These pink leather court shoes, each trimmed with a leather flower finely piped in white and with the characteristic stiletto heel of the period, were designed by the London couturier Norman Hartnell for his summer collection of 1959. They were made and retailed by H.&M. Rayne, manufacturers of high-quality footwear, who collaborated with a number of well-known designers from Hardy Amies to Mary Quant.
Rayne was initially established as a theatrical costumier in the 19th century (see Additional Images). Its growing reputation for stylish shoes that were worn on stage, and later the screen, encouraged the company to enter the fashionable retail market after the First World War, opening shops in Charing Cross Road and Bond Street. Patronised by members of the Royal Family, it gained the royal warrants of Queen Mary, Queen Elizabeth the Queen Mother, and the present Queen whose wedding and coronation shoes, designed by Hartnell, were made by Rayne.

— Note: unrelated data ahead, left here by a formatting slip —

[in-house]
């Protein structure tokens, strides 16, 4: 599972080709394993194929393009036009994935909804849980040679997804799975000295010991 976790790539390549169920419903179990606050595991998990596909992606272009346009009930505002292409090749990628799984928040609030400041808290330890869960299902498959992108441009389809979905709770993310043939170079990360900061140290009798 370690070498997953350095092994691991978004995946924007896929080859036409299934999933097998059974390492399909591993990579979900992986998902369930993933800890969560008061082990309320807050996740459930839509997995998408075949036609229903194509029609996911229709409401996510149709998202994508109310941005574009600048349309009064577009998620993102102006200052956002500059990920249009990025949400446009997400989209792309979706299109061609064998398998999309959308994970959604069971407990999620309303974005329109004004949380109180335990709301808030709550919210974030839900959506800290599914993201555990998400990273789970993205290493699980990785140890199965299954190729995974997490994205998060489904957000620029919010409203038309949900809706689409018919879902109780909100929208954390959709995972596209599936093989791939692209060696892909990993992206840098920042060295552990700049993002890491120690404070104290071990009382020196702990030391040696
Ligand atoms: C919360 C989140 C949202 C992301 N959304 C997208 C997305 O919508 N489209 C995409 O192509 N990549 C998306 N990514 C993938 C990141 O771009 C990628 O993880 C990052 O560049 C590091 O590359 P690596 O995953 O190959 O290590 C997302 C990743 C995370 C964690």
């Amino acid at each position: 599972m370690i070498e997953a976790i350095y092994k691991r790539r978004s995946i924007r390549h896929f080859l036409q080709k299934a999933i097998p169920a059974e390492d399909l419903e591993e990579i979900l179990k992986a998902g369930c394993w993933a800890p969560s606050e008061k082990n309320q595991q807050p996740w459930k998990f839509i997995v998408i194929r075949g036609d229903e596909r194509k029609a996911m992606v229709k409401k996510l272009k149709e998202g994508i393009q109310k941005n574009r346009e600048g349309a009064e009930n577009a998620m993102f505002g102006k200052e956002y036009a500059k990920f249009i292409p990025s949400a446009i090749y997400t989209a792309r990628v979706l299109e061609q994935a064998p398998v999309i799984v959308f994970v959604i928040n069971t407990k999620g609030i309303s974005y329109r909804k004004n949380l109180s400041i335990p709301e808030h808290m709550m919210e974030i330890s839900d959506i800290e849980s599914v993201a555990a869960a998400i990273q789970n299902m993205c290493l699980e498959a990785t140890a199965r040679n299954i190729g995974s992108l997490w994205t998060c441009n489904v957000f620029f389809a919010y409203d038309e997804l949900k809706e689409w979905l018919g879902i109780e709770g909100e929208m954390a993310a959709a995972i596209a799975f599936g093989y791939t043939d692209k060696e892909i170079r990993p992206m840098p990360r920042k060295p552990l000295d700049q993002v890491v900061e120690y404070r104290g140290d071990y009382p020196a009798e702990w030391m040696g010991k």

The shoe box was designed by the eminent stage designer Oliver Messel in the playful rococo style for which he was known. Through its theatrical connections Rayne commissioned Messel to expand and remodel the Bond Street shop in 1959. He was given free rein, overseeing every detail of the decor from display cases to shoe boxes, combining a sense of theatre with the luxury of an interior Mayfair house. Rayne’s publicity described it as the ‘prettiest shoe salon in the world, a light-hearted fantasy in white, gold and iridescent silks’.